Street Courses And Lady Luck

Courtesy of Panorama Magazine – September 2013

A crisp ocean breeze, two-lane beach board walk and 100 yards inland from this coast line was… A race circuit? Now visualize 45,000 spectators relaxing on the sandy embankments while listening to 38 Porsche GT3 Cup cars roar down the main straight and you’d find yourself in Zandvoort, Netherlands.

During my stay in Europe so far this year, there was never a location that had felt so similar to my hometown back in California. As funny as it seems, it actually felt like a ‘home race’ in a way, especially with the surprise visit from some neighbors back home. Coming into this race weekend, my expectation levels were very high after a promising test day just a few weeks beforehand and I felt it was time to finally climb onto the podium.

As Friday practice got itself underway, the weekend started out just as everyone had told me beforehand. The track felt like an ice-rink and the car was sliding in every which direction. “Are you sure we don’t have Fred Flintstone tires on this bad boy Frank? I can hardly keep this thing on the track!” After a few laps, I quickly understood why my engineer kept calling this track “Sandvoort”. When the wind speed rises, so does the amount sand that is blown onto the race circuit and that created some very tricky driving conditions. Towards the end of the session, the track conditions continued to improve and we then changed to our best set of used tires. In the final 5 minutes we managed to post the 6th best laptime and our used tire pace was quite promising compared to the competitors on new tires ahead of us.

With 38 cars on a 2.6 mile track, it was every bit chaotic in qualifying as we expected. Posting a fast lap right away was crucial, but once again the red flag was brought out only 5 minutes into the session. The track was quickly reformatted to a sandbox and our qualifying session was definitely one of the most challenging in my career. Being on point and 100% focused had never been so important and if you missed the one or two laps when the track was clean your race weekend would become very difficult. After the brutal session we found ourselves with 8th and 10th place starting positions, which was far away from my expectations going in. The qualifying results were far from what I expected, but I logged a lot of new knowledge from the tricky session.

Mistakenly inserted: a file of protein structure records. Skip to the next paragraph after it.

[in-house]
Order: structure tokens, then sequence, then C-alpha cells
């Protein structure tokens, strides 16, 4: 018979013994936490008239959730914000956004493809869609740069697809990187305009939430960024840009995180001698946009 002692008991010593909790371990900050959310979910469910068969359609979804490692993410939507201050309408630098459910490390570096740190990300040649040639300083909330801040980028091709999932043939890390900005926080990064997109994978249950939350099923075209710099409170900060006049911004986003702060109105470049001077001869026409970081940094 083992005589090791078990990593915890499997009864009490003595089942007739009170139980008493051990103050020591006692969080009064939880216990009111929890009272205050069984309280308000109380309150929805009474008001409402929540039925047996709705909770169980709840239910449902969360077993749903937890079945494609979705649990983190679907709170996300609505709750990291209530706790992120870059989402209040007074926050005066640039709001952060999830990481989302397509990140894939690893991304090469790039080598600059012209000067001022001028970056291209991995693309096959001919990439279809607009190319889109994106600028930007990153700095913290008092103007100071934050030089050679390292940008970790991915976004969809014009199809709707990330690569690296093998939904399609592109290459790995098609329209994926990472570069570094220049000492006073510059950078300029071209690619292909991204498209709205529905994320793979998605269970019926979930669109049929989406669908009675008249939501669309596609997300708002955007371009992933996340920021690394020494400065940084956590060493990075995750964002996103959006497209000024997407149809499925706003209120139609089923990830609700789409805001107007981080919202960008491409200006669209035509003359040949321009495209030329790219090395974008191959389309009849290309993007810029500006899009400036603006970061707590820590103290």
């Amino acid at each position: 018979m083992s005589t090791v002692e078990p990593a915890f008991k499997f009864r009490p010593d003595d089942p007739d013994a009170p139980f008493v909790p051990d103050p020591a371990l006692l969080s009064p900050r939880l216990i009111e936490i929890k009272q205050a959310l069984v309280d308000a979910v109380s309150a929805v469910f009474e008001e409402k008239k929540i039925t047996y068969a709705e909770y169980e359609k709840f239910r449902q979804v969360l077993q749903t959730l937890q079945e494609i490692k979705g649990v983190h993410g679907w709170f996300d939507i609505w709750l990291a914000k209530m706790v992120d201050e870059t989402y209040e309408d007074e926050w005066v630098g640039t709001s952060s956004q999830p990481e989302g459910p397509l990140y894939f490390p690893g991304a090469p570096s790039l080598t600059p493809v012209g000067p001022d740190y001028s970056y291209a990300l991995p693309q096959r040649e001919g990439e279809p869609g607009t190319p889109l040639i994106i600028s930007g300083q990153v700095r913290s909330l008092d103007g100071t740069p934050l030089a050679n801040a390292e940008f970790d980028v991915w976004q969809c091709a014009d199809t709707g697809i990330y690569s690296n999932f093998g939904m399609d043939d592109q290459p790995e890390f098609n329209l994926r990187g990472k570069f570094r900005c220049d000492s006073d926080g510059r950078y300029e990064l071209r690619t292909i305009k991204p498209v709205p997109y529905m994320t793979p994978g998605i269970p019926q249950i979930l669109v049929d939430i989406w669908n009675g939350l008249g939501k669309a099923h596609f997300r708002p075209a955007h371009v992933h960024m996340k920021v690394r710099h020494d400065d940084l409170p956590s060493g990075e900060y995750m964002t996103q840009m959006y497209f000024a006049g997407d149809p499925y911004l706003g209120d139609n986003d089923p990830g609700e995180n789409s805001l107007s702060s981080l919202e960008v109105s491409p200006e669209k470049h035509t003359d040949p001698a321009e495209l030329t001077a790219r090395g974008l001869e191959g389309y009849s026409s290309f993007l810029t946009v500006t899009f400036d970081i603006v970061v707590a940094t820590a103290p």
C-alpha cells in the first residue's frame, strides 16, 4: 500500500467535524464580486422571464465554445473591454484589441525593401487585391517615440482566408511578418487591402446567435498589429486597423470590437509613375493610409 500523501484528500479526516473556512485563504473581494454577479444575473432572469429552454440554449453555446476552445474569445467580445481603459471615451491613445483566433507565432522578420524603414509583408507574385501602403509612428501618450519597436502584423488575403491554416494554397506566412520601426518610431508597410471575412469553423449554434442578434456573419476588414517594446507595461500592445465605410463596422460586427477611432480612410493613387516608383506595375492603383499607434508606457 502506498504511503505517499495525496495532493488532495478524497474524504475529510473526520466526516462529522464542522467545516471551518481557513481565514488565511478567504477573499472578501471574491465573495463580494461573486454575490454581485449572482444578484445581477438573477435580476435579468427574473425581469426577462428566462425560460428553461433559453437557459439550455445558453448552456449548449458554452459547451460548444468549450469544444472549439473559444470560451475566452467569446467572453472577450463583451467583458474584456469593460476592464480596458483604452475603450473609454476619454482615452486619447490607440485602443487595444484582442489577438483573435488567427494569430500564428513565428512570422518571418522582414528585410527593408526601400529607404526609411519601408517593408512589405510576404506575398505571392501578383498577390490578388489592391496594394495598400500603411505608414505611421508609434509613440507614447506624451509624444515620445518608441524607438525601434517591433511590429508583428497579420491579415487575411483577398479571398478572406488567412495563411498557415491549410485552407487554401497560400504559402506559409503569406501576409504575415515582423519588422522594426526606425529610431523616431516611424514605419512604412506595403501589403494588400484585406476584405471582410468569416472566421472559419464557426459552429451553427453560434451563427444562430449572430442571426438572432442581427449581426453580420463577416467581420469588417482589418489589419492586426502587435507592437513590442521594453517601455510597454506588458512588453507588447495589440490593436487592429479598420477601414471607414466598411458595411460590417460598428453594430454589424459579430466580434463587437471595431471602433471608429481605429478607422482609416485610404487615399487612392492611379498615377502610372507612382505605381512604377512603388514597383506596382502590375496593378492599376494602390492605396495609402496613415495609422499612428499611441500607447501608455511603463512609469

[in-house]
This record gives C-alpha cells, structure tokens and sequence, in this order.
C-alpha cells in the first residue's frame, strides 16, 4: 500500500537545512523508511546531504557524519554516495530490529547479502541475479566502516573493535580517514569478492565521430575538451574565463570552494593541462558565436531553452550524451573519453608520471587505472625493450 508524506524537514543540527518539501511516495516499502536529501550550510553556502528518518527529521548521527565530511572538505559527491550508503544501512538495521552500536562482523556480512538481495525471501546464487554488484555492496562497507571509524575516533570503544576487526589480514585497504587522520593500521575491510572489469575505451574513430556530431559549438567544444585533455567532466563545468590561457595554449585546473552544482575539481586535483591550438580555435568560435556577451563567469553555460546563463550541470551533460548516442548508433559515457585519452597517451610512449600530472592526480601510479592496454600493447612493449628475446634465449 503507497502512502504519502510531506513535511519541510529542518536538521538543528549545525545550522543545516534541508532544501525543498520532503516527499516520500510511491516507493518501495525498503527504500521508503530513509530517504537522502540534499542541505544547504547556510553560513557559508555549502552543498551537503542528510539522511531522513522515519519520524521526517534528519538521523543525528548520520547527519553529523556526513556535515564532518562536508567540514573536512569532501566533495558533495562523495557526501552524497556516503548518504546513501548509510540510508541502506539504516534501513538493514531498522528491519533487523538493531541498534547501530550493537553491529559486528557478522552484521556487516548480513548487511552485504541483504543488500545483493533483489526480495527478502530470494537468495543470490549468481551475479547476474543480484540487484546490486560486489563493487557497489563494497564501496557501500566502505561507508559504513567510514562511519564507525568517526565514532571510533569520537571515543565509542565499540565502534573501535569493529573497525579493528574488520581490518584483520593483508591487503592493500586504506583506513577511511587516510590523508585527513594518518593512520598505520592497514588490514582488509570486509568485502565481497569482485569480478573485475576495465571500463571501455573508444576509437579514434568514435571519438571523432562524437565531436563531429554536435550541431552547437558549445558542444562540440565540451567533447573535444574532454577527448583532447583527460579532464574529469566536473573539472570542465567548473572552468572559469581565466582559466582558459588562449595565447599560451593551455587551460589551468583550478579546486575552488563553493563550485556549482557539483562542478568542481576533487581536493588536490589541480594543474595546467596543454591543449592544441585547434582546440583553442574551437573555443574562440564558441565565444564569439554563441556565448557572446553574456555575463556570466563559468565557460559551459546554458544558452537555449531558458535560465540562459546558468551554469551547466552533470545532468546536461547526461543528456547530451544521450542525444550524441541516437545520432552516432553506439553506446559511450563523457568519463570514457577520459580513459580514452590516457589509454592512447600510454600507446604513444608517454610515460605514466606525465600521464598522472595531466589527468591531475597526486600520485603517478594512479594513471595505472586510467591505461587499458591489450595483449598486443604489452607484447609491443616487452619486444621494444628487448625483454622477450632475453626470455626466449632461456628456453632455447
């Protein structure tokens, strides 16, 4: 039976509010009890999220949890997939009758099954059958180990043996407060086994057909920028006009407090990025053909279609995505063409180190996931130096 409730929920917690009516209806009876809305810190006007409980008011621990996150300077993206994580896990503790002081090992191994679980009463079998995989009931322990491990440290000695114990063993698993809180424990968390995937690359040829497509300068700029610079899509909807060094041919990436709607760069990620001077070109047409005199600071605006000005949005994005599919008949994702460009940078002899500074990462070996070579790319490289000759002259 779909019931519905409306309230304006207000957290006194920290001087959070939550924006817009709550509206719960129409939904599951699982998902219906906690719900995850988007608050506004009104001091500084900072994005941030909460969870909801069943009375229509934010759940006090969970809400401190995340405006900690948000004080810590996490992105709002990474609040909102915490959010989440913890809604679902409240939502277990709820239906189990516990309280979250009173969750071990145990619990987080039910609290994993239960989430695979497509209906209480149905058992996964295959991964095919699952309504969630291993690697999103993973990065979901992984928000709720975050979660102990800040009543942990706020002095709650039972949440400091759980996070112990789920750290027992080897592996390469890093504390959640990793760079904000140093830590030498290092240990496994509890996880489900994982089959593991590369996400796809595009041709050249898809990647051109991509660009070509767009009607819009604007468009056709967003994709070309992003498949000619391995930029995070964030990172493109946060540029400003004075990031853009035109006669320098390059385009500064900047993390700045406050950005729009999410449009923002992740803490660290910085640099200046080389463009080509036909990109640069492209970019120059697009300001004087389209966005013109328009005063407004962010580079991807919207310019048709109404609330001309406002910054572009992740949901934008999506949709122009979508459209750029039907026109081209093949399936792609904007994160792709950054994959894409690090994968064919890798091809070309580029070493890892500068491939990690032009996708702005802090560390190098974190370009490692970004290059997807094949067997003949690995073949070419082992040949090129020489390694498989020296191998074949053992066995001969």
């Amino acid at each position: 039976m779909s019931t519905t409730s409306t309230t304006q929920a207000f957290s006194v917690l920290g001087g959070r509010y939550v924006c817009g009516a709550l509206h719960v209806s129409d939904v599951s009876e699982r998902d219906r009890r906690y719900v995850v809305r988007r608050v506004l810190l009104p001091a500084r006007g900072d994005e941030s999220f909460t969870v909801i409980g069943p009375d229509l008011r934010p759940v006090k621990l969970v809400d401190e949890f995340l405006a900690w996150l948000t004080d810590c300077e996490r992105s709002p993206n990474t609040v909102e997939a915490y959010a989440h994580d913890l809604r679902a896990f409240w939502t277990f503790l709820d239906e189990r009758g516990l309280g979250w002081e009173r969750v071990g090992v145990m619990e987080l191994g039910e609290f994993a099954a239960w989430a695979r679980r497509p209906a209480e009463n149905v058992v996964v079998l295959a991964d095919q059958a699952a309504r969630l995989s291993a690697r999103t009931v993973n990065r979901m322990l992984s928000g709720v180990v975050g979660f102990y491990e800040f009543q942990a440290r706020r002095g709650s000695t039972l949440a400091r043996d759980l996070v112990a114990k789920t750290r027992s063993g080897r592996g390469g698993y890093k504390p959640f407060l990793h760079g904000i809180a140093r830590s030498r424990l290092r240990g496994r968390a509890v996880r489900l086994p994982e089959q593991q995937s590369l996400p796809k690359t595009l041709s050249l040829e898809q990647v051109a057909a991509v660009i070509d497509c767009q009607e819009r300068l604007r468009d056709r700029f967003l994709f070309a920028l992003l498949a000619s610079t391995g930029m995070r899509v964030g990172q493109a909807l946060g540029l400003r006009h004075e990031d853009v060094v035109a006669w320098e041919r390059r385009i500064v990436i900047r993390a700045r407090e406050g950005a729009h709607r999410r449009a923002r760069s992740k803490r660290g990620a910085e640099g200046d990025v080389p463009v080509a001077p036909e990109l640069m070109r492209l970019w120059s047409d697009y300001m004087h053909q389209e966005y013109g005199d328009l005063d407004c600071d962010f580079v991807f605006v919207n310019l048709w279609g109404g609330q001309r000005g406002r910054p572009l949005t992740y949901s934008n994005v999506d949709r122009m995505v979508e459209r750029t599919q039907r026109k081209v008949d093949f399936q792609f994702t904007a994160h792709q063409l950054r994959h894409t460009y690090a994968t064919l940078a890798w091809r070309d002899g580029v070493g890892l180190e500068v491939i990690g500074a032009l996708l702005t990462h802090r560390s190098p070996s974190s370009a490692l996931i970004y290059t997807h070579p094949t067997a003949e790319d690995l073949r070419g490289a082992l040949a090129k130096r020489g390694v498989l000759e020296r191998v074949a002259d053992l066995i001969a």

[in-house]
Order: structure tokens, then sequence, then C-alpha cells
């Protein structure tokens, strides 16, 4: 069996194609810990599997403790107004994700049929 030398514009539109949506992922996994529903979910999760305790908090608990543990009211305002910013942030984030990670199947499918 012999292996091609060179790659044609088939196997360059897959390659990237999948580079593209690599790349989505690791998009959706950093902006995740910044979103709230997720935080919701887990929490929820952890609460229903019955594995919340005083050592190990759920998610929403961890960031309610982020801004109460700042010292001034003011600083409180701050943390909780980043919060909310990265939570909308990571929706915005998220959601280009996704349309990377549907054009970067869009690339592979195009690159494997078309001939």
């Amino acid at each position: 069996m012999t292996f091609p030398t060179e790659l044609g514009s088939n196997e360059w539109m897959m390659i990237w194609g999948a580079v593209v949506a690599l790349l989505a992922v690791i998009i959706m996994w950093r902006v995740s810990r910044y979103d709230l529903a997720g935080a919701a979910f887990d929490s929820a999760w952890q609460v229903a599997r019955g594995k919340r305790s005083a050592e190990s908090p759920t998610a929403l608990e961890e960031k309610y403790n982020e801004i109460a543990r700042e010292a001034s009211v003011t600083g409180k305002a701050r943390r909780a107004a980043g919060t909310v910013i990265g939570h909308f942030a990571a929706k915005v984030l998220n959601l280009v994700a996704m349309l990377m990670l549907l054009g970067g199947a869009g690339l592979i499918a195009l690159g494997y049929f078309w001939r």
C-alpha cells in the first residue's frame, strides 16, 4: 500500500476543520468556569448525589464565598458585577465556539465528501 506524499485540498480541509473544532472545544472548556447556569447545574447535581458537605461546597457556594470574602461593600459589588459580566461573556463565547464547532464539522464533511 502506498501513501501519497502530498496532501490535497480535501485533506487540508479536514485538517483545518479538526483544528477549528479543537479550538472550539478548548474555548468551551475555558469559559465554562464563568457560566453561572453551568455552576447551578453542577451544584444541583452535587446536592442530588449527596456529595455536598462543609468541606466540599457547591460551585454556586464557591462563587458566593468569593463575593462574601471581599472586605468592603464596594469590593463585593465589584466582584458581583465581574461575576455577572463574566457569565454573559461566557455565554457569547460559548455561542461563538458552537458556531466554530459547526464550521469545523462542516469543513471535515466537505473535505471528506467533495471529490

“Take the outside line in turn 1. I can guarantee you that everyone will get stacked up on the inside.” As I processed the final words of my Porsche Junior Program driver coach Sascha Maassen, I knew that I had to be fully on the limit with aggression at the start. The red lights went out and I had a very good launch into turn 1. Braking late and staying on the outside of the banked right-hand corner, my plan worked and the inside line did exactly what I thought it would do. Smashed radiators littered the track with fluids on the exit of the corner and cars began spinning in every direction. After the turn 1 mayhem I managed to get around several cars, but then the race was red-flagged due to a very scary crash from my Porsche Junior colleague, Alex Riberas. With a heavily damaged crash barrier, our race was then postponed to Sunday and we all had to regroup for the next day.

Our red-flagged race was then restarted by a rolling start the following afternoon, and we found ourselves in fifth position. A few strong few opening laps and I managed to get up to fourth position and I was on full attack to get into that podium position. My competitor was blocking quite aggressively and several times we made contact in the middle sector of the circuit. With 5 laps to go I received a radio message from my engineer that my main rival for the rookie championship was out of the race and to just bring home the result. Sometimes, as a competitor, that is the hardest thing to tell yourself. Continue to fight for your first podium in a Porsche, or risk getting a DNF and get no result at all? In the end, we brought home the car with our best result of the season and a fourth place finish. A bit disappointing to be so close yet so far away from the podium, but in the end that is part of the game.

Merely five hours later I was in Stuttgart after a long-drive from the Dutch coast to the south of Germany, but this time in a different type of “suit”. The following day we had a media event with journalists at the Stuttgart Wasen for Oktoberfest. “You drive for a German car company Connor, you must own a pair of Lederhosen.” All of the journalists had a great time teasing me with my new look that I freshly purchased off of the Internet. A great evening filled with historic German tradition. Now onto Hockenheim. —Connor De Phillippi 

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